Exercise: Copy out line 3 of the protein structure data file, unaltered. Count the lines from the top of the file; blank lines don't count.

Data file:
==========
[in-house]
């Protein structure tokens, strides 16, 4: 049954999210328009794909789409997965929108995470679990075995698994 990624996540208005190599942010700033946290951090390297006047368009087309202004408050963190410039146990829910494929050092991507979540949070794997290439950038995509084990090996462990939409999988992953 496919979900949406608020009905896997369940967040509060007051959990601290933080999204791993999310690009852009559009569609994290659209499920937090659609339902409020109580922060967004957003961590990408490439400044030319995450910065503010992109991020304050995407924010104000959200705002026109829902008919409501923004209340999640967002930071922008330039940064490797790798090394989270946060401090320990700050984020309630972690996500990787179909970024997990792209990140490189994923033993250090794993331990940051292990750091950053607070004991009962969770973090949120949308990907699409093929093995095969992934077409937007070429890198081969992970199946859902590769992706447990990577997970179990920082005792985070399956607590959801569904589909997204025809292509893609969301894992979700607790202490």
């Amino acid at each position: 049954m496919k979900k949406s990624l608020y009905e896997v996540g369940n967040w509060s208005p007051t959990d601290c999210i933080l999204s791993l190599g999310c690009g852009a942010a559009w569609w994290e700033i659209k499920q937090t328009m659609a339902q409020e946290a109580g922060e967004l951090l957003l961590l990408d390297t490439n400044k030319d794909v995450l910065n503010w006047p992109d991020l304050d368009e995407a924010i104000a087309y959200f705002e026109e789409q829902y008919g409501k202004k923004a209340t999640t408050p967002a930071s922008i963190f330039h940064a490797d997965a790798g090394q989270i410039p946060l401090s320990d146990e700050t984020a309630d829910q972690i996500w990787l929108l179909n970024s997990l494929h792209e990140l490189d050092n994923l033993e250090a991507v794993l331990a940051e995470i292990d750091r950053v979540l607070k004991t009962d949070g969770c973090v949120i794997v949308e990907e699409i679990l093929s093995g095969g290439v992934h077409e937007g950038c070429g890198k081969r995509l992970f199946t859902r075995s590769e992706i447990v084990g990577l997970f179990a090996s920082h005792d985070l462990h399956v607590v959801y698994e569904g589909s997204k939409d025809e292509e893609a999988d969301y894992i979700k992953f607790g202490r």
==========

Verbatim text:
């Amino acid at each position: 049954m496919k979900k949406s990624l608020y009905e896997v996540g369940n967040w509060s208005p007051t959990d601290c999210i933080l999204s791993l190599g999310c690009g852009a942010a559009w569609w994290e700033i659209k499920q937090t328009m659609a339902q409020e946290a109580g922060e967004l951090l957003l961590l990408d390297t490439n400044k030319d794909v995450l910065n503010w006047p992109d991020l304050d368009e995407a924010i104000a087309y959200f705002e026109e789409q829902y008919g409501k202004k923004a209340t999640t408050p967002a930071s922008i963190f330039h940064a490797d997965a790798g090394q989270i410039p946060l401090s320990d146990e700050t984020a309630d829910q972690i996500w990787l929108l179909n970024s997990l494929h792209e990140l490189d050092n994923l033993e250090a991507v794993l331990a940051e995470i292990d750091r950053v979540l607070k004991t009962d949070g969770c973090v949120i794997v949308e990907e699409i679990l093929s093995g095969g290439v992934h077409e937007g950038c070429g890198k081969r995509l992970f199946t859902r075995s590769e992706i447990v084990g990577l997970f179990a090996s920082h005792d985070l462990h399956v607590v959801y698994e569904g589909s997204k939409d025809e292509e893609a999988d969301y894992i979700k992953f607790g202490r």